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Homebirth

Many women choose to give birth in the familiar, non-clinical environment of their home. While homebirths are less common than other methods, there is growing interest amongst women to give birth at home in a familiar environment.

It is likely your medical professional will advise a hospital birth first time around where equipment and expertise are available in case of complications. Home births are usually only advised for low-risk pregnancies. If you are considering a homebirth it may be wise to check to ensure your medical insurance will cover a homebirth.

Homebirths have the advantages of providing a more private and intimate birth where your partner and family can share in the event.

You are free from hospital rules and routines and have no need to travel. You are also able to prepare your birthing environment exactly as you wish in advance. Your doctor or midwife should help you with the
necessary preparations and modifications.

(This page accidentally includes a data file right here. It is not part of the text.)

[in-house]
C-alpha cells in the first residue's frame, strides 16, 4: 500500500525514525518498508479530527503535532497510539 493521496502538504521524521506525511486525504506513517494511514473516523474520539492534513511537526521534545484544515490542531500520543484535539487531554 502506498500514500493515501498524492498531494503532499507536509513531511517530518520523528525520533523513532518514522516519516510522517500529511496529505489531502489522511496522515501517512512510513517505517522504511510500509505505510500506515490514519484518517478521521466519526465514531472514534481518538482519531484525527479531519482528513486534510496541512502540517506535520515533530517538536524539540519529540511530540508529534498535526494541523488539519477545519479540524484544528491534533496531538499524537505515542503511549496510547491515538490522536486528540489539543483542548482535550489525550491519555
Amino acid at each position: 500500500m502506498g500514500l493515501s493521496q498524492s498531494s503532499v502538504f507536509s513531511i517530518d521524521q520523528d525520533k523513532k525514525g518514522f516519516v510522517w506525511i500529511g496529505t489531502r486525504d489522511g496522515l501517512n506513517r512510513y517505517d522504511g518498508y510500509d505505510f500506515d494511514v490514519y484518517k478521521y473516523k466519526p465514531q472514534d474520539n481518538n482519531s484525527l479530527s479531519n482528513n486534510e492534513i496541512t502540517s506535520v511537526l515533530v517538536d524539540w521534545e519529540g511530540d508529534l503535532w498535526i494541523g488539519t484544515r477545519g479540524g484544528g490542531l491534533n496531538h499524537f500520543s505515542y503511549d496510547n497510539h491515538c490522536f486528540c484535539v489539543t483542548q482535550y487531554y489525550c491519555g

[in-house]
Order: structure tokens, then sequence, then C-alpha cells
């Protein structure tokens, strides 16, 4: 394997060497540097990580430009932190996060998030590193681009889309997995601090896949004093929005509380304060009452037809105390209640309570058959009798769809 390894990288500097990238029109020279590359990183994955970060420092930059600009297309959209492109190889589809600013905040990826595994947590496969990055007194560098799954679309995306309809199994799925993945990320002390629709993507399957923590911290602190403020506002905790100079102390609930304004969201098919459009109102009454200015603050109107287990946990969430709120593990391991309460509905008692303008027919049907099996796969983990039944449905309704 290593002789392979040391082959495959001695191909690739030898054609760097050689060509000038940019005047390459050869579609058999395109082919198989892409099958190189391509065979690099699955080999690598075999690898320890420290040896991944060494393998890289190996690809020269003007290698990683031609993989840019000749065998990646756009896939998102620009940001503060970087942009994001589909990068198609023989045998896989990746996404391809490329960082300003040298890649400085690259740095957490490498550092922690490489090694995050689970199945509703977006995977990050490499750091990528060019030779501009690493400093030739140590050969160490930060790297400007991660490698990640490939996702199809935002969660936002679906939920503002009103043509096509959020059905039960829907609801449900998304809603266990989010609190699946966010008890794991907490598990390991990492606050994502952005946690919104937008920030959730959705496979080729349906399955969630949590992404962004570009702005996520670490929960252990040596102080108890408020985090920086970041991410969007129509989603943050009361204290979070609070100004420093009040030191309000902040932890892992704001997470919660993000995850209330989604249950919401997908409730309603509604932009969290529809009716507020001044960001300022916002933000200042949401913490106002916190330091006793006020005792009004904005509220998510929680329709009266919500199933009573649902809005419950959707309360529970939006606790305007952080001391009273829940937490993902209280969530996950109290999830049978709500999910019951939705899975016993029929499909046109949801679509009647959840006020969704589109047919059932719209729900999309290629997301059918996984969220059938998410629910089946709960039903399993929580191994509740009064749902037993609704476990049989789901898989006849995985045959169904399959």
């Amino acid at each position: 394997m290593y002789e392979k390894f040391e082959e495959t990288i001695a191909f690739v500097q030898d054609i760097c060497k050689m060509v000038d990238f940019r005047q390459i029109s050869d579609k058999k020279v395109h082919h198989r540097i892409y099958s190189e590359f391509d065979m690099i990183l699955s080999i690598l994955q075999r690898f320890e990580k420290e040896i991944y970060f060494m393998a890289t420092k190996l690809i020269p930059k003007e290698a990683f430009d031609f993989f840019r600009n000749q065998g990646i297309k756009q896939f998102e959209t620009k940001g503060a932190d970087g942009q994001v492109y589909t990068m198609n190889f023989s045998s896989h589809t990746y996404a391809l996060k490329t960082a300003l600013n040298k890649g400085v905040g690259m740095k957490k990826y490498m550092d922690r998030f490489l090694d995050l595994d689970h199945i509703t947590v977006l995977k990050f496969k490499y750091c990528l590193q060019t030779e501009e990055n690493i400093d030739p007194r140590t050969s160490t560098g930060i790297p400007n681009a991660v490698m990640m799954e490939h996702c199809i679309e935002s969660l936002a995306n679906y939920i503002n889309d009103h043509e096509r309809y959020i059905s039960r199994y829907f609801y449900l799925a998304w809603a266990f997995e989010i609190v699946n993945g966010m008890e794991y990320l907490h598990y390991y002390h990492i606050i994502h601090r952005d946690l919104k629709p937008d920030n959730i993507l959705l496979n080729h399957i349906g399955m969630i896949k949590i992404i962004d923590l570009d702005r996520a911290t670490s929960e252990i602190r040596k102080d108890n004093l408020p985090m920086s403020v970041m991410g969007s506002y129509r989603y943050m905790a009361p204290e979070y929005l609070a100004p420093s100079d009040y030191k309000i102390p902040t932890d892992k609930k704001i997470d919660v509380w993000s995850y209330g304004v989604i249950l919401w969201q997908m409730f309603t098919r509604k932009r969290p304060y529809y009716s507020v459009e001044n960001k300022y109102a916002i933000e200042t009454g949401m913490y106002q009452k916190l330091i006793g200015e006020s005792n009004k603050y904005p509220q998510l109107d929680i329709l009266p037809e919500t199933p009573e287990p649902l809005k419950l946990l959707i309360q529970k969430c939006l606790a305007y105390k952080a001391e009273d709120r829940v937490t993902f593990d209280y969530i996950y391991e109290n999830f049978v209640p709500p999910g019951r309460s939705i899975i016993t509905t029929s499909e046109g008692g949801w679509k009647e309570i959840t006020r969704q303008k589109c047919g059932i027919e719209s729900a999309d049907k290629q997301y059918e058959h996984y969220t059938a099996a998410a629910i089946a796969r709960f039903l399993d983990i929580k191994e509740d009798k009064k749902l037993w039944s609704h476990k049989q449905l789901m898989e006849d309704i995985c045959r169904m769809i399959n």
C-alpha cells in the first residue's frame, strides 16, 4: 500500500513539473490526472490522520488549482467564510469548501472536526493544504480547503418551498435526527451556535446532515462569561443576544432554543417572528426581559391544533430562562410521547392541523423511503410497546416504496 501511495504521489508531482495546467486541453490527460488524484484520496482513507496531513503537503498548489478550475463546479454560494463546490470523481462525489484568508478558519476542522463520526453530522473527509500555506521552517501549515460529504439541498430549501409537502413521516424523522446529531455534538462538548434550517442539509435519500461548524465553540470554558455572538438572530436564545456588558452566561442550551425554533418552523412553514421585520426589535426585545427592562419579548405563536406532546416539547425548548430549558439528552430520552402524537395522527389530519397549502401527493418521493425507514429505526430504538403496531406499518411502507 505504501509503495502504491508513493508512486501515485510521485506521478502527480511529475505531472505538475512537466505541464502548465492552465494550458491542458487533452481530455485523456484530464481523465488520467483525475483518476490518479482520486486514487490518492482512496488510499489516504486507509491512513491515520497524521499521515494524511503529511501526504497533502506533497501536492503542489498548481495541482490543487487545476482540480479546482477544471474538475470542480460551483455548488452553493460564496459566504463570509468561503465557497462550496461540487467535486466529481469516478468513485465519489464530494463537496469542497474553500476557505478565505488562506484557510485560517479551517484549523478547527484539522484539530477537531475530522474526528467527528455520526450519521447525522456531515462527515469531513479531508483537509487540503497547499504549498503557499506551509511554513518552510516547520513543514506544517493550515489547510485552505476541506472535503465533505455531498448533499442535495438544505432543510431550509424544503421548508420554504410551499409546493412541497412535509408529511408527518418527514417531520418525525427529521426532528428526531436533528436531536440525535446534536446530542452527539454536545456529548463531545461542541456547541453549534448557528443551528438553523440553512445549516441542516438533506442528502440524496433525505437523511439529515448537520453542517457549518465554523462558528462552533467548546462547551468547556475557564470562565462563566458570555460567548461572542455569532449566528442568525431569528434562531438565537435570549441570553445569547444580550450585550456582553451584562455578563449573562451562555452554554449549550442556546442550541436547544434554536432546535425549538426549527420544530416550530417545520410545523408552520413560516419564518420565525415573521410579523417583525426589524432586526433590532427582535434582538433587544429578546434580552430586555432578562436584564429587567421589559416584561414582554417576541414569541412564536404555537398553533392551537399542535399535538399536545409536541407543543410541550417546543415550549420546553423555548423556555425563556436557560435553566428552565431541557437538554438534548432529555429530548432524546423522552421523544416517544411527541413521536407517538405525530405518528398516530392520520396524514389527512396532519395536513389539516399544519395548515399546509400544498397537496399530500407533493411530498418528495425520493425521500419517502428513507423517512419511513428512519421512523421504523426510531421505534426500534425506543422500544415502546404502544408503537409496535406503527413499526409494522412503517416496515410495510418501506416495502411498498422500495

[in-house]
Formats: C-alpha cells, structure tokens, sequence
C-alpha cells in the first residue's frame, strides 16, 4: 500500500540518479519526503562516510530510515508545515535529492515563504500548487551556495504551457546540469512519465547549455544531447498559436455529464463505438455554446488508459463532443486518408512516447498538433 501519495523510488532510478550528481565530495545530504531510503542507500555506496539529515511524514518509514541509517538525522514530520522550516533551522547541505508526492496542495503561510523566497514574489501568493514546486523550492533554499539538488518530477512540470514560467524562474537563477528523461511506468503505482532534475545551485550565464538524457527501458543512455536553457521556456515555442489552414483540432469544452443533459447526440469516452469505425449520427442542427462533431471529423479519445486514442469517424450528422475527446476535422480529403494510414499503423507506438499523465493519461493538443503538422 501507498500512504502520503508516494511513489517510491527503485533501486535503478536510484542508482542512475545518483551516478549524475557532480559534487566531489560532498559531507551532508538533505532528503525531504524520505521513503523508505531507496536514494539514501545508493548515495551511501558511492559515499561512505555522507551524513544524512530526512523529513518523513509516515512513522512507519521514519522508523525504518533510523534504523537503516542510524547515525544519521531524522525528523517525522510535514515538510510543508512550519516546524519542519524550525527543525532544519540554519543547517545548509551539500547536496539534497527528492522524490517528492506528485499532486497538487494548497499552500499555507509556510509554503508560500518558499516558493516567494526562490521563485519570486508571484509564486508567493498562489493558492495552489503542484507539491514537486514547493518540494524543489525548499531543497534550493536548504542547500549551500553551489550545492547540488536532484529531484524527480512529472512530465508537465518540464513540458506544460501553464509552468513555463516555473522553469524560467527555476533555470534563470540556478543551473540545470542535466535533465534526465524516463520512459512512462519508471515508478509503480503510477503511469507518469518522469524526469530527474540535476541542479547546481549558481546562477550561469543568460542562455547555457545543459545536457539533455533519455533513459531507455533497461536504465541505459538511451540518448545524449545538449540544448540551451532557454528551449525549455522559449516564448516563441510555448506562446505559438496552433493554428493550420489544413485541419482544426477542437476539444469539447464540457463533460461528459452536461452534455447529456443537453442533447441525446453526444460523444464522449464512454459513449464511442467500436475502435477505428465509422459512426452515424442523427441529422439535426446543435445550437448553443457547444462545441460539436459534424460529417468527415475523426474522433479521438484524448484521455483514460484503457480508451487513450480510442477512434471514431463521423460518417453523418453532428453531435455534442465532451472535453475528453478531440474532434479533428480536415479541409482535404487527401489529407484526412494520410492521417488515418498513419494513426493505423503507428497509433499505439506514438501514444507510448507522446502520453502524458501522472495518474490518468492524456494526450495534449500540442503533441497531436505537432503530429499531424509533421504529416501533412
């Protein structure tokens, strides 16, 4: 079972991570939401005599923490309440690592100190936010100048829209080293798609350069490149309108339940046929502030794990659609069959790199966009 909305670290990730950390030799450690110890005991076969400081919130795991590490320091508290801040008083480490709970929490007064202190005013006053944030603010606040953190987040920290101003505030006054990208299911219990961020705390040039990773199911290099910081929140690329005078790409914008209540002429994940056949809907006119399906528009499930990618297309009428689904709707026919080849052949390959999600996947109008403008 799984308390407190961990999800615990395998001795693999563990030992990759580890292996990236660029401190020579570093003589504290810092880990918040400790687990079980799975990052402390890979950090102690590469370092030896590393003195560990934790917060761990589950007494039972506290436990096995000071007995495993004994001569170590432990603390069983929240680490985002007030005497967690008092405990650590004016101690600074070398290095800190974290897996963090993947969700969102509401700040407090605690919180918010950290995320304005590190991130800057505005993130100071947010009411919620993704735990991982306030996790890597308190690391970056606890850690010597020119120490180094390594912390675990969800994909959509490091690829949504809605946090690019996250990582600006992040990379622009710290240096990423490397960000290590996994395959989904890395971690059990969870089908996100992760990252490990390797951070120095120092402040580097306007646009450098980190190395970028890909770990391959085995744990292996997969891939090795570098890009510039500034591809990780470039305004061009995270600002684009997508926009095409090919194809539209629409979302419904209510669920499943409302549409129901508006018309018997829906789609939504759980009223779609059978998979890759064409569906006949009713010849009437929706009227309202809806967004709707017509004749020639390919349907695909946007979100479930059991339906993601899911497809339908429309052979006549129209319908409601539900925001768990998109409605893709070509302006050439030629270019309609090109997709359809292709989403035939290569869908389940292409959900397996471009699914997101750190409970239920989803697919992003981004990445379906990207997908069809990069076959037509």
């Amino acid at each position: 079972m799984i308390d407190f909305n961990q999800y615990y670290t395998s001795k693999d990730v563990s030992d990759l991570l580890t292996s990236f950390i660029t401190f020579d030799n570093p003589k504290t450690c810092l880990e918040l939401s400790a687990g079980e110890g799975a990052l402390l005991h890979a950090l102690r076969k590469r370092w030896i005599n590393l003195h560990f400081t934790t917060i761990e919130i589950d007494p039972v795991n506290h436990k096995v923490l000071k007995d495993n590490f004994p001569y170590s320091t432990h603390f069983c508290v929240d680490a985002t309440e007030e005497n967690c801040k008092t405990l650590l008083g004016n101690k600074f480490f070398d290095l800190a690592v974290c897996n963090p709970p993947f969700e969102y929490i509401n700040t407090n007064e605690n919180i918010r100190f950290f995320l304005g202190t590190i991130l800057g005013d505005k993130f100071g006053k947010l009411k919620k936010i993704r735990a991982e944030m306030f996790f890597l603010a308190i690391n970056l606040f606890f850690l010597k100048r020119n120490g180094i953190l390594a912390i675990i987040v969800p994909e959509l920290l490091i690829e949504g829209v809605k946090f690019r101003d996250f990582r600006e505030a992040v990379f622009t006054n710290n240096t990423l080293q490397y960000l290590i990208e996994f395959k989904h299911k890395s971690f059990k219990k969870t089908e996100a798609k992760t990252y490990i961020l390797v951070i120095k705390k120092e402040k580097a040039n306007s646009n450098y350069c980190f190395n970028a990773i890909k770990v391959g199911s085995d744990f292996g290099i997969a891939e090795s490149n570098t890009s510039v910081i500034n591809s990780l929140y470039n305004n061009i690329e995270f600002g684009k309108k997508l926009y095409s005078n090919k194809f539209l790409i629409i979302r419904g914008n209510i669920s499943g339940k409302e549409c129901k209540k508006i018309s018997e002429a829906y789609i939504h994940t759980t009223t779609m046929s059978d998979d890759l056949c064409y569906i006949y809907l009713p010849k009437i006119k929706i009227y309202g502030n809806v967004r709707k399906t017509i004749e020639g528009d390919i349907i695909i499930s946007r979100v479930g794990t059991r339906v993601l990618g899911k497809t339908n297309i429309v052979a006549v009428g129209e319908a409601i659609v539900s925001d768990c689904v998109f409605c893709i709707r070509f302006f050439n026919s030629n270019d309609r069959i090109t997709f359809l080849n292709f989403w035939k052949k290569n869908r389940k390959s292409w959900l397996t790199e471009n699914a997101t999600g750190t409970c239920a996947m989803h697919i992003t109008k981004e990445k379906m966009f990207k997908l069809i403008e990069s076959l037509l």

Usually your midwife will bring a birthing kit and provide you with a list of what you’ll need.
You may be asked to provide a drop sheet and a large pot in which your midwife’s utensils can be sterilised.

It is advisable to organise postnatal help in advance to assist you until you have recovered and feel confident enough to cope.

The disadvantages of a homebirth include that should complications develop you may need to be transferred to a hospital. You may also find your home a busy environment after the birth as neighbours, friends and
family easily access you. Most women who have homebirths say the intimacy of being in in the home they have created provides a positive birthing experience.




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